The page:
Tomorrow is expected to bring dangerous heat and humidity to much of the state, with the mercury climbing near triple digits in greater Boston. The heat index - a measure of how hot the air feels when factoring in relative humidity - will likely rise to unusually high levels.
"Tomorrow is going to be rough," said Eleanor Vallier-Talbot, of the National Weather Service in Taunton. "People need to take it easy, and it will be best to be in an air-conditioned building."
The most recent forecasts call for temperatures to reach 94 in Boston tomorrow, and the heat will be even more intense inland. Highs could reach 98 in Bedford, and 99 in Norwood.
The culprit is a large high-pressure system that is drawing warm, muggy air from the south, Vallier-Talbot said. While yesterday and today's low humidity, coupled with a light sea breeze, have helped take the edge off the heat, tomorrow's air will be stiflingly thick and sticky.
"It's going to feel a lot worse," she said.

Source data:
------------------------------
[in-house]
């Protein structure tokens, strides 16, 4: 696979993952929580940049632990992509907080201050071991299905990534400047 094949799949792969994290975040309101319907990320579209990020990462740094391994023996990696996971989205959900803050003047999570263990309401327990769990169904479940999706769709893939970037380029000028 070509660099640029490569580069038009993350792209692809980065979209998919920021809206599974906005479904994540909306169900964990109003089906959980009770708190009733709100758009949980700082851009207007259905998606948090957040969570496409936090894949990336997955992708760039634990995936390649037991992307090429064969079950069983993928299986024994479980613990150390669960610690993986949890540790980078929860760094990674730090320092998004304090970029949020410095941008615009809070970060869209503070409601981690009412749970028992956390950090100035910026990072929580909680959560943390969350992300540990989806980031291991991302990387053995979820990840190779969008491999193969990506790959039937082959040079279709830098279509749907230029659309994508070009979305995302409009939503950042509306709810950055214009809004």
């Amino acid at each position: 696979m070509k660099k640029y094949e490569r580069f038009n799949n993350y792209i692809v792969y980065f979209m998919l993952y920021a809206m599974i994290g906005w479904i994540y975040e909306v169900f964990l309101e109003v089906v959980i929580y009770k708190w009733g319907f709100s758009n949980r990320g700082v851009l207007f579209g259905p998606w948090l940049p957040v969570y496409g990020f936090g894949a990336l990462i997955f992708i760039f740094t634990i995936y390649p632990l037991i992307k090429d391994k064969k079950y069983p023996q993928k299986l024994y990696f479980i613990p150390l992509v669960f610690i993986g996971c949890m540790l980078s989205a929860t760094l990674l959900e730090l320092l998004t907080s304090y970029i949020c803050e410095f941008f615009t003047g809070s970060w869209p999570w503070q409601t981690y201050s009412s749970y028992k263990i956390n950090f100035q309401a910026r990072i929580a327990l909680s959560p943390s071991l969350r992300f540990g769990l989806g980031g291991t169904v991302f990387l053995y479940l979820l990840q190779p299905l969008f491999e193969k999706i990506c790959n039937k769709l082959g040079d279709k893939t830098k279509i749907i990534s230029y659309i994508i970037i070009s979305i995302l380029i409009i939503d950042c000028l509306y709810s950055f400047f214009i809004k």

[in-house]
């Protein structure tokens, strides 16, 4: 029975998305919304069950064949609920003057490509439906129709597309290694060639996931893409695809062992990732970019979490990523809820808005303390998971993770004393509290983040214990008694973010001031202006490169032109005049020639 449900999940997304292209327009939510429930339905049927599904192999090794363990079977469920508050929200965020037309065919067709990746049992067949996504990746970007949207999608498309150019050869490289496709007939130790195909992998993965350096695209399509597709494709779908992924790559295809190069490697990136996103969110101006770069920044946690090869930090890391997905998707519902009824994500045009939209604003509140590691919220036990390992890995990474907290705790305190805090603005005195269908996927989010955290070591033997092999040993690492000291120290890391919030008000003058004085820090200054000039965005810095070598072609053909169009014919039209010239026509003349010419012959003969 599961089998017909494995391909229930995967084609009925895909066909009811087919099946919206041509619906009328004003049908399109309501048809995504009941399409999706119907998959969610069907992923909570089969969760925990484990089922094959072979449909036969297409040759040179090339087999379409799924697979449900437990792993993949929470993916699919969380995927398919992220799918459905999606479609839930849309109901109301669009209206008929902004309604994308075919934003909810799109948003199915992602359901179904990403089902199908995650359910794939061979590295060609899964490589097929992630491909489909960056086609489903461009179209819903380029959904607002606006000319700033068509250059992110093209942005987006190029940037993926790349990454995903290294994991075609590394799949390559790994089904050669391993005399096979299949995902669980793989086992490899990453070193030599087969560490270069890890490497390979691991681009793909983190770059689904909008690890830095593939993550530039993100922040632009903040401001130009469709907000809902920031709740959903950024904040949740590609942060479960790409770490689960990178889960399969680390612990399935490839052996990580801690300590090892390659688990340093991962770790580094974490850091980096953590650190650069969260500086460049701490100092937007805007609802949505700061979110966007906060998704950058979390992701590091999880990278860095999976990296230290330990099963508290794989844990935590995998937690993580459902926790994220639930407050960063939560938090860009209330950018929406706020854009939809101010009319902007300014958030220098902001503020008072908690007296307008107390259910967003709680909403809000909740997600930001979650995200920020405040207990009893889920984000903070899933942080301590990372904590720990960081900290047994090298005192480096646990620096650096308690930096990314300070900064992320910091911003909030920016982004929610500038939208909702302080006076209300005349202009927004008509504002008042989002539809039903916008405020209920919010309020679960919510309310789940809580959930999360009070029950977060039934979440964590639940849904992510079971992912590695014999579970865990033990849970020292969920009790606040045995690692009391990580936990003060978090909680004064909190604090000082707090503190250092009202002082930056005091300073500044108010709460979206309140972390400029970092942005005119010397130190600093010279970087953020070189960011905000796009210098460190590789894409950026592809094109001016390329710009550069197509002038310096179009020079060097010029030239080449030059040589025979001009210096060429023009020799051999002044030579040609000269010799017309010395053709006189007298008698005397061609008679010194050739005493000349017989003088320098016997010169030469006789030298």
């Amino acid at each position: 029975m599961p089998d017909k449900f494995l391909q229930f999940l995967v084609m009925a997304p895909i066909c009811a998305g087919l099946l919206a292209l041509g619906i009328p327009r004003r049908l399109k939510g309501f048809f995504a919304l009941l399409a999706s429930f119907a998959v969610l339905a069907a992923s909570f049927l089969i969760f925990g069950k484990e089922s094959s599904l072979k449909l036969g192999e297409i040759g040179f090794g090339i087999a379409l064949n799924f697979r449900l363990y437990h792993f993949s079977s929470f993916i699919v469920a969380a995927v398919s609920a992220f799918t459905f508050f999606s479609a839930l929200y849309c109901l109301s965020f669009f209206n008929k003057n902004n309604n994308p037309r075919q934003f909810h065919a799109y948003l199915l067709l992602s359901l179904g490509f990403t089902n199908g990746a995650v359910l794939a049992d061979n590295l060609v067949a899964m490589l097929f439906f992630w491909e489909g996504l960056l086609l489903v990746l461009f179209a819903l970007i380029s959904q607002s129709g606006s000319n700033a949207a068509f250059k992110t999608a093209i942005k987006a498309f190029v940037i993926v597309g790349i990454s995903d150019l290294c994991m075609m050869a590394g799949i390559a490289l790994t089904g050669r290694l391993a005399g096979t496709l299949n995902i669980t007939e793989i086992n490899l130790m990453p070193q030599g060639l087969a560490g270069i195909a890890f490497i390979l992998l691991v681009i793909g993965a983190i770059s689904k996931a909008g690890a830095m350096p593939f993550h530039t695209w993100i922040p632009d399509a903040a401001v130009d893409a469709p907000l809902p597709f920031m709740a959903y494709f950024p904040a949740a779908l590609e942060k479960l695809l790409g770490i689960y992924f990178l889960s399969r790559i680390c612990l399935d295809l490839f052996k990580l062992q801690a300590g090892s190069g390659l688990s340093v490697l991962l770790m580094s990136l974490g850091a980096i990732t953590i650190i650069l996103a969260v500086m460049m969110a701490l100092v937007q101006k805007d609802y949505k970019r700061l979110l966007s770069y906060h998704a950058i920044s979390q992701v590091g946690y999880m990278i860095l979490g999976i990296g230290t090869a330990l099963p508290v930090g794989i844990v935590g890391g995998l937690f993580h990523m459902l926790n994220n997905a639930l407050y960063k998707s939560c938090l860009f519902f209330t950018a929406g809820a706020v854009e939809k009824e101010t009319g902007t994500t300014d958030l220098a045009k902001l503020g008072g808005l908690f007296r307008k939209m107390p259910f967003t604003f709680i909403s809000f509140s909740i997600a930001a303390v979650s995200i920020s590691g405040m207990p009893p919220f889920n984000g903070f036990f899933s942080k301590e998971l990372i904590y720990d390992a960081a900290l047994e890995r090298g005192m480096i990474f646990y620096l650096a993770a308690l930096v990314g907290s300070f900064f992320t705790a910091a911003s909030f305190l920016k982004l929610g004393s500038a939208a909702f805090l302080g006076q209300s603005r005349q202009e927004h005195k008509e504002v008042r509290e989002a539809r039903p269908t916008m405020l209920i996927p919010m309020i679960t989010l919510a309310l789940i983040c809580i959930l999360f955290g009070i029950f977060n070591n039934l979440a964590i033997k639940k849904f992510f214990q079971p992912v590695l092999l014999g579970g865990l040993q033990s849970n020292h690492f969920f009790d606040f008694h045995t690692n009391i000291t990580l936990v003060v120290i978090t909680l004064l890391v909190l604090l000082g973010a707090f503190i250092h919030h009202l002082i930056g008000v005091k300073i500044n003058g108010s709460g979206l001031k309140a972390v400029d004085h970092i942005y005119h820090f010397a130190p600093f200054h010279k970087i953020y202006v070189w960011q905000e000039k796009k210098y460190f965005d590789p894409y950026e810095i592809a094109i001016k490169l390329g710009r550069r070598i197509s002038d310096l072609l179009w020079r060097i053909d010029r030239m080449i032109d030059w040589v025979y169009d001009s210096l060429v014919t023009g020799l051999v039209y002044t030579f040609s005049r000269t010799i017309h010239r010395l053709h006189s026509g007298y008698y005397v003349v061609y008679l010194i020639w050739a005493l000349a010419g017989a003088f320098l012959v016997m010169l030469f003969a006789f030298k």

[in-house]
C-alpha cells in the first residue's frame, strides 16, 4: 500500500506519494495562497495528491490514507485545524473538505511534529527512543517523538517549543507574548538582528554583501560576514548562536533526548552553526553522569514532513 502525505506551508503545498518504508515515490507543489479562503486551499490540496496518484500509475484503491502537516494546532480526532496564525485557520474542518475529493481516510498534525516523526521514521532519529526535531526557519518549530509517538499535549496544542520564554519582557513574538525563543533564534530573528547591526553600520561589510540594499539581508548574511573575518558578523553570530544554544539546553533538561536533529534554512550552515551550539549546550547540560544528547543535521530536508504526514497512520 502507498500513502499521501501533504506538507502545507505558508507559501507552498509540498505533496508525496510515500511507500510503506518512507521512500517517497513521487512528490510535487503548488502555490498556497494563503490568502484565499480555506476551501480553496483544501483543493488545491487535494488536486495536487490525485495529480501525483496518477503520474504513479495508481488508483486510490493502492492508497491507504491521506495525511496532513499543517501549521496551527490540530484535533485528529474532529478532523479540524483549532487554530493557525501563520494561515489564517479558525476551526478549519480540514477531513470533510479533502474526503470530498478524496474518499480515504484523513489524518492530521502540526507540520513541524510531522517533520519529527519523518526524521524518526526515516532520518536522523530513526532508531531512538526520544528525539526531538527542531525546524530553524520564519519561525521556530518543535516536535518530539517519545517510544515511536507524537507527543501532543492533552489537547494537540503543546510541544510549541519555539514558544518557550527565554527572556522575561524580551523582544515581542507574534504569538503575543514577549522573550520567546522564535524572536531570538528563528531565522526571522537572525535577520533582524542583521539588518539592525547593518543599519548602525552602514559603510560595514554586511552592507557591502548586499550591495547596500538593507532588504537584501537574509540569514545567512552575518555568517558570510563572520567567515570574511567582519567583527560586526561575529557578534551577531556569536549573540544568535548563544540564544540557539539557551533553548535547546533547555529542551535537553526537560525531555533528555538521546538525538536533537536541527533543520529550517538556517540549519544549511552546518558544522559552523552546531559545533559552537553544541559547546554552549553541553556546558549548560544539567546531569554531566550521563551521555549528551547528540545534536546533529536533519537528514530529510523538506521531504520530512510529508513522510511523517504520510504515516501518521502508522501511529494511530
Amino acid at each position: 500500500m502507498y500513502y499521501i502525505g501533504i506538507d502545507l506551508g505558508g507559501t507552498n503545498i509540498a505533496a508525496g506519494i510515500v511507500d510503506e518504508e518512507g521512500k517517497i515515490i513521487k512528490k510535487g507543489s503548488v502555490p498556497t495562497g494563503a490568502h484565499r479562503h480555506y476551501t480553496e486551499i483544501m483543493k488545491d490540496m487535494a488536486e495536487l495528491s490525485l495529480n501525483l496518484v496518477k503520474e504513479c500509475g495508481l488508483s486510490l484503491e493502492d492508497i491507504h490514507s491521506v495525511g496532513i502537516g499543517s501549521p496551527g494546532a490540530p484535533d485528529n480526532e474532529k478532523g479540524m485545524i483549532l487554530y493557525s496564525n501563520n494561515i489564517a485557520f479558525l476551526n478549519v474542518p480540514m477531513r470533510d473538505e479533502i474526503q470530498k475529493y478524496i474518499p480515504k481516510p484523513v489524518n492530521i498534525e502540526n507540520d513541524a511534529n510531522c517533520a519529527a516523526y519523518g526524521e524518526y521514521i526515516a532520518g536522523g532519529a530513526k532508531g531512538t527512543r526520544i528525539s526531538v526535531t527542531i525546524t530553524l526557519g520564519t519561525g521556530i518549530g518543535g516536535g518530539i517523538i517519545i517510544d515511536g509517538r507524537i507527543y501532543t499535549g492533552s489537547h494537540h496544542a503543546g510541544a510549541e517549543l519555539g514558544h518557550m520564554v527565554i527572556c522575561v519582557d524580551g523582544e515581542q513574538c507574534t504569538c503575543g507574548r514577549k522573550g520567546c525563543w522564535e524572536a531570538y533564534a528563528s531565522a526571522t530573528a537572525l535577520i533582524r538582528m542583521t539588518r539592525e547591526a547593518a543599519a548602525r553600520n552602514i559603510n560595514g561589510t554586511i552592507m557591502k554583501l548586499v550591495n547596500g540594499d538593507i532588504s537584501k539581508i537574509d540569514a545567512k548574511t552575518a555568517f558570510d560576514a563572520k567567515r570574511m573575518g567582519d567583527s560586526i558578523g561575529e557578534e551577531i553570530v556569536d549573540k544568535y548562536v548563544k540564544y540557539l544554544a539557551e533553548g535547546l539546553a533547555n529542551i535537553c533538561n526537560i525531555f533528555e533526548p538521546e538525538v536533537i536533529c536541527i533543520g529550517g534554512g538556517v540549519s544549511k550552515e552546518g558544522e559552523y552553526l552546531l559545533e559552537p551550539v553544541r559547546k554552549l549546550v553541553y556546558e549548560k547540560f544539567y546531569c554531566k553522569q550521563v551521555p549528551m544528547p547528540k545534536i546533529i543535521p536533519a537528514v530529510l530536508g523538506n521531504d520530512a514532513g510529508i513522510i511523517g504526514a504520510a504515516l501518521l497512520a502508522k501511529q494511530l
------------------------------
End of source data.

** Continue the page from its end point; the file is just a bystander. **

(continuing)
The Weather Service will likely issue a heat advisory, urging people to limit their time in the heat and stay well hydrated. State environmental officials today issued an air quality alert south of Boston for elevated ozone levels, and hazier skies are expected tomorrow.
In Boston, officials are planning to open cooling centers across the city if needed, and have notified elderly residents the temperatures could reach dangerous levels. Those who need assistance can call the city's hotline at 617-635-4500.
Assuming temperatures reach 90 degrees, tomorrow would mark the first official heat wave of the summer. There have been eight days of 90-plus degree days in Boston this year, including June 28-29. Average temperatures in June were about two degrees above normal.
While tomorrow's weather will be unpleasant, relief could be on the way. Forecasters had initially expected temperatures to remain scorching all week, but a rare low-pressure area developing in the North Atlantic could be enough to bring a cooling sea breeze, beginning Wednesday.
But residents in central and western Massachusetts should brace for more steamy weather.
"Inland, it's going to be hot," she said.
Peter Schworm can be reached at firstname.lastname@example.org
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